Lifestyle30 July 2020
What is “Mindfulness”?
Mindfulness is the ability to manage our focus without bias, with kindness and without judgment.
Mindfulness, also known as “Conscious Awareness”, draws attention to being aware of this moment. Many researchers have proven the positive impact of awareness on stress, attention, and even relationships.
What do you think about when you hear “Awareness”? Meditating? Deep breathing? Maybe healthy eating? Awareness actually contains them all; awareness means not being drowned by what is going on around us.
Mindfulness is an ability that helps us manage the anxiety and stress we feel in our daily lives. Because our mind is programmed to think about the past and the future, it starts wandering around these ideas and emotions. This is not something to be afraid of. This state, which we can also describe as the “Wandering Mind”, is a part of human nature, but it prevents us from experiencing the moment.
The basis of awareness is accepting our thoughts as they are, not judging them and being compassionate towards them. Trying to control our thoughts and emotions is very much like trying to prevent the waves from forming in an ocean. It is not possible; so, what we can do is to let our thoughts be and vanish as soon as they hit the shore. Awareness is not a theory; it requires practice and experience.
To integrate awareness in our daily lives, we need to impartially monitor our thoughts and feelings as a third party. For example, when we have negative or anxious thoughts, we need to accept their presence and let them slowly fade away. But, where should we start awareness exercises?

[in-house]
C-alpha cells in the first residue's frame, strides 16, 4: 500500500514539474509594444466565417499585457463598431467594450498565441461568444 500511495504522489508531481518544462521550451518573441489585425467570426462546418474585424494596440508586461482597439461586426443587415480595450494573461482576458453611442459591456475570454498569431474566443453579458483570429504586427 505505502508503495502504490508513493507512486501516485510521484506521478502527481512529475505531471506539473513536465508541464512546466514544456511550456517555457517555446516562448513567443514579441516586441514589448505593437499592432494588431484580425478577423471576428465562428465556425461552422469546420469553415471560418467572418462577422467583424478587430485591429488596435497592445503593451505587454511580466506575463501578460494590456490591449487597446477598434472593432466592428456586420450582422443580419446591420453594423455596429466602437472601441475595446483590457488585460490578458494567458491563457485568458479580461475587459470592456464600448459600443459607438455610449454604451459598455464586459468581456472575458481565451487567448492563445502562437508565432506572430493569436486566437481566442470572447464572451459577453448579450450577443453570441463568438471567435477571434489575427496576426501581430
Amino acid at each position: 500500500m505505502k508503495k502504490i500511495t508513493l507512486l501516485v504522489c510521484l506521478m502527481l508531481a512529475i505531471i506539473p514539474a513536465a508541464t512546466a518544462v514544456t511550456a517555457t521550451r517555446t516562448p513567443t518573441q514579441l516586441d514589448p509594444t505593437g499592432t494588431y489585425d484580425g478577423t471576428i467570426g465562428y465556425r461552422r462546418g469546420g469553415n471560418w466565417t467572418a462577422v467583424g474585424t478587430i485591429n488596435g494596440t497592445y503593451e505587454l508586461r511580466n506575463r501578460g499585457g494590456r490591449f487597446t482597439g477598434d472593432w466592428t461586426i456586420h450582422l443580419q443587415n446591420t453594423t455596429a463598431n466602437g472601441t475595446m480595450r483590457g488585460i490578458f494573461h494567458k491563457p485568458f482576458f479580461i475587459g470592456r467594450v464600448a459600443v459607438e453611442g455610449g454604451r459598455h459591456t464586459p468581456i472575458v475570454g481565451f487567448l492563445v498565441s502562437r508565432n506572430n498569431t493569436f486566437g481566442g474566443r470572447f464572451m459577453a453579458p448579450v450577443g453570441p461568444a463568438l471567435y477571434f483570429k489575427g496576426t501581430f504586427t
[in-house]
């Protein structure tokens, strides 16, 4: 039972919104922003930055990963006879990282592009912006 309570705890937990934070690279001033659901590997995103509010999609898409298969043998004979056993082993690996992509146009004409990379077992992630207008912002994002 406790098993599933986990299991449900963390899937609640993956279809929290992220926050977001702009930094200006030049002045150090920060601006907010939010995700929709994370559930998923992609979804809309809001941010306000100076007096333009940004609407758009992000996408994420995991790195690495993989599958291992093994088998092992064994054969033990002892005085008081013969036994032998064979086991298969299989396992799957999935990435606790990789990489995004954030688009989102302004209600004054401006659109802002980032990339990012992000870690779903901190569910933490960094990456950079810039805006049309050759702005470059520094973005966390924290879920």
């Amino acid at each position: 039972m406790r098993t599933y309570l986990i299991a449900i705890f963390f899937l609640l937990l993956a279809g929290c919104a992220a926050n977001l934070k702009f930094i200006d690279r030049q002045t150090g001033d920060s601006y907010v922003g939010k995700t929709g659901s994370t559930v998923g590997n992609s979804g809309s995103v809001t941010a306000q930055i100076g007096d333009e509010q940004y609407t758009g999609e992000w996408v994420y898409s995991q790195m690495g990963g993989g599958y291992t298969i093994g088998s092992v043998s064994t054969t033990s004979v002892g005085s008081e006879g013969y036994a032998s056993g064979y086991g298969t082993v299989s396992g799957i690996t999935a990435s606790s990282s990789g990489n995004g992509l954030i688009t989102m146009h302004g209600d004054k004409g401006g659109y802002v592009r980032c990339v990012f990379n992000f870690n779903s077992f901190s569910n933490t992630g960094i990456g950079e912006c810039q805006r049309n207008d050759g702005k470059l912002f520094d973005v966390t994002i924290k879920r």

1- We may notice several changes in our bodies when we exercise Mindfulness. We all react differently to the sense of being threatened. In those cases, our minds can automatically activate themselves. Since blockades would prevent exploring new experiences, we need to feel ready. Before starting, find yourself a quiet and calm spot and determine a duration. If you are new to it, it would be better to start with 5 or 10 minutes.
2- Be mindful of your body. You may sit on a chair and place your feet on the ground, you may sit on the ground cross-legged, or kneel in a lotus position. Just be sure that you will feel comfortable and stable in this position for your desired duration. At this step, we will listen to what is going on in our bodies; so, our bodies will be the only thing we will focus on. Start scanning your body from head to toe. How fast does your heartbeat? What does your legs feel? Focus on feeling and exploring your body with these questions.
3- Focus on your breath. Everyone knows that breathing is great for you. Rhythmic breath represents an order that repeats on the same level by breathing in and out. Accordingly, if we breathe while counting to four and breathe out while counting to four, and if we start repeating it in the same order, we will have created a rhythm. Feel your breath. Try to feel your rib cage going up and down.
4- This might be the hardest step to apply. We need to clear our minds completely from the urge and thought of judgment. You need to let your thoughts pass through and fade away from your minds. The only task we should complete is to allow the story in our minds to continue without any interruption for a certain period of time. Be mindful of which ideas roam your mind, and when. Naturally, your focus will shift from your breath to your thought and emotions. When you feel that happening, try to shift it back to your breath.
5- Be kind to your wandering mind. Do not judge yourself, and just focus on bringing your mind back. The more we are aware of our bodies under stress, the more we will help expand our borders. The awareness of “Mindfulness” helps us to observe ourselves better and to bring our focus back to now, when needed. When our mind is lost in complex thoughts, we can monitor these thoughts and appoint our breath as an anchor to this moment.